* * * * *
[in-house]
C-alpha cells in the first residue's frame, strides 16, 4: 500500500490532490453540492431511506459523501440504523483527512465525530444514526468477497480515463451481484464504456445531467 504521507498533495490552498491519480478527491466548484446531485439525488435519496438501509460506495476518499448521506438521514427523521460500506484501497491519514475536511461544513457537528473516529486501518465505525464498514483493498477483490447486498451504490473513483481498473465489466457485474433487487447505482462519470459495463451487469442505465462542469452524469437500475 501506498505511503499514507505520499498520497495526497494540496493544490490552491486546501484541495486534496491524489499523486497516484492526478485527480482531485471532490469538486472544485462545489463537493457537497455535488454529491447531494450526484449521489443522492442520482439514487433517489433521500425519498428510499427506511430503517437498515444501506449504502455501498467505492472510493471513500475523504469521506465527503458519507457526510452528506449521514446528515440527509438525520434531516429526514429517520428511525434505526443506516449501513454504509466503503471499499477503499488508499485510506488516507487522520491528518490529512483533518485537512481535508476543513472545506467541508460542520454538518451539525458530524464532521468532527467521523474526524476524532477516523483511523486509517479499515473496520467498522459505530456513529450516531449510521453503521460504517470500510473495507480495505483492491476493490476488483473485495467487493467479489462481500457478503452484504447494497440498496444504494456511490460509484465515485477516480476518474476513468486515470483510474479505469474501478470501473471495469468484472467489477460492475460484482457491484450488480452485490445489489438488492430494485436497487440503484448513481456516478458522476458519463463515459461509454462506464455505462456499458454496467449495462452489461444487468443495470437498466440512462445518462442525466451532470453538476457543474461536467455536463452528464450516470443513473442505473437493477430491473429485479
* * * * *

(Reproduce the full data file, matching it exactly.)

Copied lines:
[in-house]
C-alpha cells in the first residue's frame, strides 16, 4: 500500500490532490453540492431511506459523501440504523483527512465525530444514526468477497480515463451481484464504456445531467 504521507498533495490552498491519480478527491466548484446531485439525488435519496438501509460506495476518499448521506438521514427523521460500506484501497491519514475536511461544513457537528473516529486501518465505525464498514483493498477483490447486498451504490473513483481498473465489466457485474433487487447505482462519470459495463451487469442505465462542469452524469437500475 501506498505511503499514507505520499498520497495526497494540496493544490490552491486546501484541495486534496491524489499523486497516484492526478485527480482531485471532490469538486472544485462545489463537493457537497455535488454529491447531494450526484449521489443522492442520482439514487433517489433521500425519498428510499427506511430503517437498515444501506449504502455501498467505492472510493471513500475523504469521506465527503458519507457526510452528506449521514446528515440527509438525520434531516429526514429517520428511525434505526443506516449501513454504509466503503471499499477503499488508499485510506488516507487522520491528518490529512483533518485537512481535508476543513472545506467541508460542520454538518451539525458530524464532521468532527467521523474526524476524532477516523483511523486509517479499515473496520467498522459505530456513529450516531449510521453503521460504517470500510473495507480495505483492491476493490476488483473485495467487493467479489462481500457478503452484504447494497440498496444504494456511490460509484465515485477516480476518474476513468486515470483510474479505469474501478470501473471495469468484472467489477460492475460484482457491484450488480452485490445489489438488492430494485436497487440503484448513481456516478458522476458519463463515459461509454462506464455505462456499458454496467449495462452489461444487468443495470437498466440512462445518462442525466451532470453538476457543474461536467455536463452528464450516470443513473442505473437493477430491473429485479